November 26, 2017, 1:40 am
Buying low is one of the only avenues to bolster the long term outlook of a fantasy team during the season. In order to buy low, fantasy owners need to be savvy and strike at the optimal time. Making offers on a buy low target before that player’s perceived value has substantially depreciated will often times backfire by making the buy low target’s owner feel more committed to this player.
Before I move on, I cannot stress enough, knowing the personalities of the other league owners is essential to making trades. Some owners will simply not trade their guys, or be open for buy lows, don’t waste your time on them. Instead, try to find buy low targets on teams with owners who are willing to deal.
Now, lets take a look at how to identify buy lows. When you offer a trade in Yahoo leagues, this is the first image the other manager sees:
This screen provides two relevant data points. What is marked above as 1, is the pre-season rank for the player or, more importantly, the player’s expected production coming into the season. The number marked as 2 is the season rank, representing the player’s overall value thus far. The ownership percentage is also listed, but this is increasingly irrelevant the better the players in the trade are. Looking at this screen, the opposing owner is immediately hit with two pieces of information; expected value and total season value to date.
Now if the opposing manager remains interested, they will click on the player profile and see the screen below:
Marked with the number 3 is the player’s recent game log. This will give an owner an opportunity to try and reconcile the first two numbers they saw. Is this player hot? Was there a fluky start? Has his value dropped since an injured player returned? etc.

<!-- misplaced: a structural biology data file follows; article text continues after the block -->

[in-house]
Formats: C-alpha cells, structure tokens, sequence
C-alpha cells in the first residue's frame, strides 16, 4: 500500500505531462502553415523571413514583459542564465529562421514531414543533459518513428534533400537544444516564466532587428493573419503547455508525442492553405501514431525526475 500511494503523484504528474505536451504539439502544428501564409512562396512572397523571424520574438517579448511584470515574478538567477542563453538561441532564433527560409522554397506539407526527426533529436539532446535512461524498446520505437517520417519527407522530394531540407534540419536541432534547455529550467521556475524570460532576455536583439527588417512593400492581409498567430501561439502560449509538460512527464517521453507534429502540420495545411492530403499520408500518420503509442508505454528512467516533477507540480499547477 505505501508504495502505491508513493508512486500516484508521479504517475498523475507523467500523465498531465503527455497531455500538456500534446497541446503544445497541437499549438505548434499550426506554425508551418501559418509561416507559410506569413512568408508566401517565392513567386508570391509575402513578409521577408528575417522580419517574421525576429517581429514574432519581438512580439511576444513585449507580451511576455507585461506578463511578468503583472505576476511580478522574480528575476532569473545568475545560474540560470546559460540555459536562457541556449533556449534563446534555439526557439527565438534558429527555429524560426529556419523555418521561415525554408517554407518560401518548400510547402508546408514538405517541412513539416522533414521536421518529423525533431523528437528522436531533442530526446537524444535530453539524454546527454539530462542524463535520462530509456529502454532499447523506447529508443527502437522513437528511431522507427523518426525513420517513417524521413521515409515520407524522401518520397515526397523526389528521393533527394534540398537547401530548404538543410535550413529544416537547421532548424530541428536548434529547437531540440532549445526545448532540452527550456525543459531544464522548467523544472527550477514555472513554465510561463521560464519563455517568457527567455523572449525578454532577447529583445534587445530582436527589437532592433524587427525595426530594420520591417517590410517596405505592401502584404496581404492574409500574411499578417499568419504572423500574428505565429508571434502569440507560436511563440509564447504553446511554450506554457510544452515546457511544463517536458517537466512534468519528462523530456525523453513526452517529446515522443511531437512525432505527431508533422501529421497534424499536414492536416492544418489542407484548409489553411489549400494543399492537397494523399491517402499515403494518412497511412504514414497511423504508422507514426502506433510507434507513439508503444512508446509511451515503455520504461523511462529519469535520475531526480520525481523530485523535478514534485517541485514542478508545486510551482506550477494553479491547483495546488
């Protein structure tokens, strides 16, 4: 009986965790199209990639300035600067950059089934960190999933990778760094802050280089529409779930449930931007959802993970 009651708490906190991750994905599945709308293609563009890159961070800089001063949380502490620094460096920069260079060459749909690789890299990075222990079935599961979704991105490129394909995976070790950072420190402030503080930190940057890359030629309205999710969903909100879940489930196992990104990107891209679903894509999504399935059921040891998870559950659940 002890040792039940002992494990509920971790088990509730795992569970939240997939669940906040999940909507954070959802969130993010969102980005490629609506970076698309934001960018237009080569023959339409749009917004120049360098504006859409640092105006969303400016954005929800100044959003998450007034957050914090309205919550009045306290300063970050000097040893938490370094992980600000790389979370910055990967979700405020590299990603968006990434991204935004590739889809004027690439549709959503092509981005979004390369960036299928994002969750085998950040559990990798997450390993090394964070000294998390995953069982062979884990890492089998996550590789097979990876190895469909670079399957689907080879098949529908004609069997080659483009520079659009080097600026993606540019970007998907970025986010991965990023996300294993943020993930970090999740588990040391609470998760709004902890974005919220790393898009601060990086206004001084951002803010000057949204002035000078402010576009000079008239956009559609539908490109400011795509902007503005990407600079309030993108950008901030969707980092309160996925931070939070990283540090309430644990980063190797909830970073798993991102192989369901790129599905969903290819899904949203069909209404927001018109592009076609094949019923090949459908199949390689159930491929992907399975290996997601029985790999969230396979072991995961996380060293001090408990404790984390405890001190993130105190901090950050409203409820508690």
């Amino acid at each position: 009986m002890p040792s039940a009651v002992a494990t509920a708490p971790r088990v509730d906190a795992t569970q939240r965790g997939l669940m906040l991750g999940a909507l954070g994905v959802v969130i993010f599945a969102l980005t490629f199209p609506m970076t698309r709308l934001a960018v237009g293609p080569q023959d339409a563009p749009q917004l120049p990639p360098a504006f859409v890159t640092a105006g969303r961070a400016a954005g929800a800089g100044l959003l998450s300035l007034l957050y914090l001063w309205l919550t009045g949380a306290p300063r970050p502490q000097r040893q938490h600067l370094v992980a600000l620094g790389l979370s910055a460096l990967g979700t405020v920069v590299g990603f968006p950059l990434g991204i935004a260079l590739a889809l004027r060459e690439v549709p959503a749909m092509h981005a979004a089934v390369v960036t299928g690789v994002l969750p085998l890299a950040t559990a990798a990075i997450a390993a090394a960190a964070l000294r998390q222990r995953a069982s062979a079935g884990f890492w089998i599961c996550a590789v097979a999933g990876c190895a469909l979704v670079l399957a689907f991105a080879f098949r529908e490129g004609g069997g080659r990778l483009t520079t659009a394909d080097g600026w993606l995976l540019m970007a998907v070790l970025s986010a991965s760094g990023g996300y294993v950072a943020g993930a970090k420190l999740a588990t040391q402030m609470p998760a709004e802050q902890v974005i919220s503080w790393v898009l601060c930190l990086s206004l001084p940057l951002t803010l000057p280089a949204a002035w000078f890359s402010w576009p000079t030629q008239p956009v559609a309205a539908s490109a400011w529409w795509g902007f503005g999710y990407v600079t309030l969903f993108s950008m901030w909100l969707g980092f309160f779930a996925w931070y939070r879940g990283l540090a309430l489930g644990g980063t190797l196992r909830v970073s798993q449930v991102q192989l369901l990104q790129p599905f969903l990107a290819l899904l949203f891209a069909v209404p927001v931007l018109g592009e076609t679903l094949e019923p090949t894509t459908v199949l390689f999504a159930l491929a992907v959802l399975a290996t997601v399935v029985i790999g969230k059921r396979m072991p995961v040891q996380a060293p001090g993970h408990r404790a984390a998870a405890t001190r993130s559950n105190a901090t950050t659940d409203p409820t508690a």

My strategy is to have at least two of the three factors (expected value, actual season value, recent game log) appear negative before making a buy low offer. The two of three strategy makes buying low early in the season the optimal time since the recent game log will likely match up with a low season-to-date value.
I have also boxed and marked the number 4. While this isn’t exactly buying low, it does relate to being undervalued. Since these are the three statistics most prominently displayed, they take on added importance. Players who don’t produce gaudy statistics in these three categories (and especially points and assists) are more likely to be undervalued assets. Keep this in mind when bargain hunting.
Let’s now take a look at Darren Collison using the above criteria to determine if he is a buy low target. While his pre-season rank is fairly low, his current rank is high which leaves the game log as the determining factor. In terms of assessing the game log, focus on the player’s most valuable stat – for Collison its assists. Since his assists look good, his game log is probably too good for a buy low. Since Collison only meets one of the three criteria, he is not a buy low target.
How about Aaron Gordon? His preseason rank and season rank are similar to Collison’s, but his game log looks like this:
Gordon’s best category is points, and his points only seem to have been a positive in 2 of his past 7 games. Ideally, you would like one more low scoring game from Gordon to get that bottom 22 points off the screen. At that point, it looks like Gordon’s scoring is trending down, and his early season scoring outburst was more likely a fluke than a harbinger of things to come. Still, the 22 point game on the bottom remains for now, so 3 of the 8 games listed show good scoring output. Gordon is also displaying some nice rebound figures with two double digit games and two nine rebound games. Ultimately, Gordon’s game log is mediocre which, when combined with his low preseason rank, arguably makes him a buy low target. One more low scoring game, however, and he becomes a bona fide buy low.
As you can see, there is a great deal of subjective analysis in assessing whether the game log fits the buy low criteria or not, but the primary stats to focus on should be points and assists, while giving some attention to double digit rebounding. Percentages and the money counters will usually not figure too heavily in buying low. Using this framework should allow you to target buy lows at the right time in order to get the deal done.